Scientology’s appeal lies largely in its ability to tap into man’s quest for self-examination and self-improvement. While rigorously (and litigiously) maintaining secrecy about the inner-workings of the church the faith is welcoming to any and all who strive.

Like the Randians, Scientologists are mired in controversy. Some consider the church little more than a pyramid scheme wrapped in a pious veneer. Others criticize the church for being more cult than religion. And most recently the church has found itself waging an increasingly public (and at times surreal) battle with the medical establishment. These skirmishes over the image of the church has brought the fight into a battlefield it knows all too well; the realm of popular culture.
Even Wall St. sees the folly of the current drug policy.

It's time to consider a dramatic shift in policy. Instead of the battle cry "war on drugs," let's try the mantra "legalization, regulation, and taxation."


Speaking of nutty right-wingers, Pat Robertson says God will smite a town for voting against intelligent design.
Bill O'Reilly thinks San Francisco shouldn't be a part of America. But he doesn't stop there:

"If Al Qaeda comes in here and blows you up, we're not going to do anything about it. We're going to say, look, every other place in America is off limits to you except San Francisco. You want to blow up the Coit Tower? Go ahead."

What a douche.


Thanks for all the kind words of support about Dublin. Some of the emails have been really amazing.

One of the funniest shout outs came from the reader who said the posting reminded them of this Onion story.


Americans love their dogs. We spend more on pets than on candy or toys. Philanthropists have funded research into cloning pets, and recent genetic successes have created a nascent industry.

This isn't about America in the aggregate, it's about me. More to the point, my dog. Her name was Dublin. We put her down this morning. She was diagnosed with an extremely aggressive form of cancer, operated on, had a kidney removed (along with the tumor) and struggled for the past two weeks. We waited with desperation for her to pee the first few days after the surgery, in the hope that her one remaining kidney would work. About 3 days after the operation she walked out into our bushes and squatted. It was night and we realized we might not be able to see her urinate so I shoved my hand under her and felt the warm, golden liquid. I was ecstatic. Never before had being peed on by a dog brought me such unmitigated happiness.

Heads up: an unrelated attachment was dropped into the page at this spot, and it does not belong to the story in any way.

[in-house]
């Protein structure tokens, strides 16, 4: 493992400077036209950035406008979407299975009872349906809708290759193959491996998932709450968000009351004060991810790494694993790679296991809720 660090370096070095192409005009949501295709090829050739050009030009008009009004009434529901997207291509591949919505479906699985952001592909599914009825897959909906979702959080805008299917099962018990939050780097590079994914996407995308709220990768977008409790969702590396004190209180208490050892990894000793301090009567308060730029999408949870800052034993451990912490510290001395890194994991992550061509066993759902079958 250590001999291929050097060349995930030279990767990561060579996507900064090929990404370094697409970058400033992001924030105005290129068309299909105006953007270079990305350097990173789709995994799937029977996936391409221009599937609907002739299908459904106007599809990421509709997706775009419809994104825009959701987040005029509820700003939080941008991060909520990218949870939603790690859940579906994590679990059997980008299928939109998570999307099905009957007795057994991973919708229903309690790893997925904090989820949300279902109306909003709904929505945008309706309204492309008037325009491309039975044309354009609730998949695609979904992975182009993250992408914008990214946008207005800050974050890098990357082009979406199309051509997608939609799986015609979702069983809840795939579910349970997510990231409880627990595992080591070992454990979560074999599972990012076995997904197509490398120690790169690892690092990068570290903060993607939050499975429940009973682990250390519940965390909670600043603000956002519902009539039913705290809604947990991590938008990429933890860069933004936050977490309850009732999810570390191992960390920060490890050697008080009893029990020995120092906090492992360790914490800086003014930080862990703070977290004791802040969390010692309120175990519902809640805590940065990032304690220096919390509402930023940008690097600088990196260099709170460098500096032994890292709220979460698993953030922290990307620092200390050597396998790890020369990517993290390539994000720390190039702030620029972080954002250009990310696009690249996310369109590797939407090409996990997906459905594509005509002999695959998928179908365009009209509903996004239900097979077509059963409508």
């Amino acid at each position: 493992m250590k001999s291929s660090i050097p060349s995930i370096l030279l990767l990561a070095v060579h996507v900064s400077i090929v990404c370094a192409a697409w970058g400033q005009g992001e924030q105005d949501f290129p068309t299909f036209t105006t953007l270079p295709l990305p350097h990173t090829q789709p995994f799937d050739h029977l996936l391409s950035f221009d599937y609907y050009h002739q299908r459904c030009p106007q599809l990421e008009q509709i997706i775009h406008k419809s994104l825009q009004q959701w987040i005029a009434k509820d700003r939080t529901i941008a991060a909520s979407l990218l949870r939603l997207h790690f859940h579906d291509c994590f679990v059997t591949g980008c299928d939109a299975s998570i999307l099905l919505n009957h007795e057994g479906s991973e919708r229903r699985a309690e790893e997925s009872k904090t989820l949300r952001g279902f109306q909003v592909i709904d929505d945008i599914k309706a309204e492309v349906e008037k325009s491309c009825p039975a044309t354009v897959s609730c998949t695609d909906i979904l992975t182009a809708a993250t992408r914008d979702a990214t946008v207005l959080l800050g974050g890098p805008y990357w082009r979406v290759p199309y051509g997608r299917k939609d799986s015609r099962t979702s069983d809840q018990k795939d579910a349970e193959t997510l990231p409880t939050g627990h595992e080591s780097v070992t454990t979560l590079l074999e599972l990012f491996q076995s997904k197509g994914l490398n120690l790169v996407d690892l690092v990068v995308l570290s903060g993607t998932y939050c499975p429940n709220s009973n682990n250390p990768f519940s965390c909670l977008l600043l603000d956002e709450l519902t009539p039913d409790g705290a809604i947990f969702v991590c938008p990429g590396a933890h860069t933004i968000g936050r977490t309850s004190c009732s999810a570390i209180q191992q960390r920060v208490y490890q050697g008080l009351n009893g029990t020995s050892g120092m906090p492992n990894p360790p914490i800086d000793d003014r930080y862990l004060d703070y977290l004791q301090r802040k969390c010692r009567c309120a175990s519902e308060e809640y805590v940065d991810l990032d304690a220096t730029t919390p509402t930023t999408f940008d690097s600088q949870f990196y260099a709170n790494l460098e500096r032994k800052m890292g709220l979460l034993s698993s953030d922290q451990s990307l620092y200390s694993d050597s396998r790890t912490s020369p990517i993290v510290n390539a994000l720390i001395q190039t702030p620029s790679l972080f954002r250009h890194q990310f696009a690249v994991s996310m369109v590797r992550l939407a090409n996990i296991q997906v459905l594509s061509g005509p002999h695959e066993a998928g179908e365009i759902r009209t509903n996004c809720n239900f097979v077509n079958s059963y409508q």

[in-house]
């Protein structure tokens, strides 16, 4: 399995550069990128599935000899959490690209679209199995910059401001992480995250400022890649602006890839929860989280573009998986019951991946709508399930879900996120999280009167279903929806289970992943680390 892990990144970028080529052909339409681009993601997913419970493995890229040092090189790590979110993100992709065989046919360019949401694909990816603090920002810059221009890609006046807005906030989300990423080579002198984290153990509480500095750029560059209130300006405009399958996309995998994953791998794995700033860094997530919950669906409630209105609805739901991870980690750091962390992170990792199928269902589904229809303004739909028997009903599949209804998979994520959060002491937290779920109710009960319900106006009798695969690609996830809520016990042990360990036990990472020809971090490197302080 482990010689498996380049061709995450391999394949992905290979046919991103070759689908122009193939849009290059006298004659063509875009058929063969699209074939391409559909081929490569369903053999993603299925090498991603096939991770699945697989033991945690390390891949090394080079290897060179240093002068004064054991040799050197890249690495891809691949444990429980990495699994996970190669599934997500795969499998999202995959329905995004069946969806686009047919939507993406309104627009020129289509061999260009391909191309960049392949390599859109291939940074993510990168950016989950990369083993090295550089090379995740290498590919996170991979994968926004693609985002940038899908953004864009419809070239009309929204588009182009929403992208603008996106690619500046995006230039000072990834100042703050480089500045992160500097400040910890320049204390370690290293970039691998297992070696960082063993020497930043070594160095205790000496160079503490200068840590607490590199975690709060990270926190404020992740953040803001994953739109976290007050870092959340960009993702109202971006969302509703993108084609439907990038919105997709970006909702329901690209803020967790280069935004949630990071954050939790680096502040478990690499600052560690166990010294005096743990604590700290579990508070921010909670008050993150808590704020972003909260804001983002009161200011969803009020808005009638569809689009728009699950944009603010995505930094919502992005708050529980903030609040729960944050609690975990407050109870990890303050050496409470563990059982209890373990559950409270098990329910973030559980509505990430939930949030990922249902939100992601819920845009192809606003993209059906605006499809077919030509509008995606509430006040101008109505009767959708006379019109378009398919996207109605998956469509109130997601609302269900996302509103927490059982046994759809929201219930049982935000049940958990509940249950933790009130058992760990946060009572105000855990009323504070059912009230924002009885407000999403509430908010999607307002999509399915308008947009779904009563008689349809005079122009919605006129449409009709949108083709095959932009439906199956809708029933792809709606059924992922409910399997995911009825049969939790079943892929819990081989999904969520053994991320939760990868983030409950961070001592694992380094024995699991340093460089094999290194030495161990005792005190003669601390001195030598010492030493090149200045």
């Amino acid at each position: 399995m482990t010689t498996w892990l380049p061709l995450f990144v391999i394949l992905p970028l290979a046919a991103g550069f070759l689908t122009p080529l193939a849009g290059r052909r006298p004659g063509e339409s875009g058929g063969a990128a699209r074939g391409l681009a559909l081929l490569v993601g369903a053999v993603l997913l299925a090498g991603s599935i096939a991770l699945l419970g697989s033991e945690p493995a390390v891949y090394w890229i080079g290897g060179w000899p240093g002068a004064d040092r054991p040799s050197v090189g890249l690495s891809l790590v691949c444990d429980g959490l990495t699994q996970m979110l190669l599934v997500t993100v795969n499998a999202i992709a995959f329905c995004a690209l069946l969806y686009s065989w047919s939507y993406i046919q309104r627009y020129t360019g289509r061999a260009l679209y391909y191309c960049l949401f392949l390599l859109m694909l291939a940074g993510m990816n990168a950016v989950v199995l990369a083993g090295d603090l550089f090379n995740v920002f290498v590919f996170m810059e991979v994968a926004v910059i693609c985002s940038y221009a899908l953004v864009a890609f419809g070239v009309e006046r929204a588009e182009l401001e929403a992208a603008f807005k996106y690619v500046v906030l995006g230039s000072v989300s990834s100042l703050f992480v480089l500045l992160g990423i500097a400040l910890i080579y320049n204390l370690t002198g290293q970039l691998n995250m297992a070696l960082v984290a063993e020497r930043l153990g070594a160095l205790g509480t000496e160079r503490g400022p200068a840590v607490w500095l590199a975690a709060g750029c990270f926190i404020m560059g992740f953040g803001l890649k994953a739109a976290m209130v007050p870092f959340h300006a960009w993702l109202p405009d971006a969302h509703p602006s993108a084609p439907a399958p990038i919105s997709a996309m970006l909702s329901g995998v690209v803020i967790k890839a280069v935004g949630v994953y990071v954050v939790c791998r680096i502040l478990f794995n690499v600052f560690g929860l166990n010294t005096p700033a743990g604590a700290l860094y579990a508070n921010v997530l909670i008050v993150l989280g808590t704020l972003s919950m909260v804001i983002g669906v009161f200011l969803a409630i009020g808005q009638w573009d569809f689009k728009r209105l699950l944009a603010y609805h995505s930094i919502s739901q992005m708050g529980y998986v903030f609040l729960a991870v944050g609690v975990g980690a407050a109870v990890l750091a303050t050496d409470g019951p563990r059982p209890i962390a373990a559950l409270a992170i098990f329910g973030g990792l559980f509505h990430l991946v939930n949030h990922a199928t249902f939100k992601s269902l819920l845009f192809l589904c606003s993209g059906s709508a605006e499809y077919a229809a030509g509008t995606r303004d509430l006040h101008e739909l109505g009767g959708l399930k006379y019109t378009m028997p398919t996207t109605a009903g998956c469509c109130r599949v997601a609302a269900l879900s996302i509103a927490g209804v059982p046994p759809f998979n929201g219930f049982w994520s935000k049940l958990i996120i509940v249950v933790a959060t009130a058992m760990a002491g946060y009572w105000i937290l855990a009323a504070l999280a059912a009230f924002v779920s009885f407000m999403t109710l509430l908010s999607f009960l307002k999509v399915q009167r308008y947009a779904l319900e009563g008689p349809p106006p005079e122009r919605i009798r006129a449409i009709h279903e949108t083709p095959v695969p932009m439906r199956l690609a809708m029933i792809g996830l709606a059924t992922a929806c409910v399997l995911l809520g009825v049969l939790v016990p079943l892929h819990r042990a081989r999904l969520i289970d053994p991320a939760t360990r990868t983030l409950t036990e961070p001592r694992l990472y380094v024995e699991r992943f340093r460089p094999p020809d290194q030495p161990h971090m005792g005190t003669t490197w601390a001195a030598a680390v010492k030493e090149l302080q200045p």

But the next few days put to rest our fledgling hope. Even though she continued to pee test results showed that her lone kidney wasn't working as hoped. She hadn't eaten since the surgery and was losing weight and what little strength she had. The only time she got up from her bed was to vomit. Each day brought less and less hope that she'd make a real recovery.

She was my dog, but really she was my wife's dog. She got Dublin from a pound in Southern California just before she left for college. Her first dog on her own, a sign, to my wife at least, of her growing independence and connected to her sense of the possible. Many years later I met my wife in a dog park. Of all the gifts our dogs gave us, this was undoubtedly the greatest.

So now we have one dog. A strange sensation for two people who spent so many years going to dog parks and learning to watch two dogs simultaneously go in opposite directions. The four of us went to Chrissy Field, an expanse of beach on the San Francisco Bay that is a favorite for all City dogs, and watched the fog roll over the bridge and waves crest against the sand where Dublin once chased giant black birds with an abandon that is reserved for the innocent and the free. This was our last act as a family of four before we took her to her in. Before we held her as the vet injected one shot, and then another, and she went to sleep forever.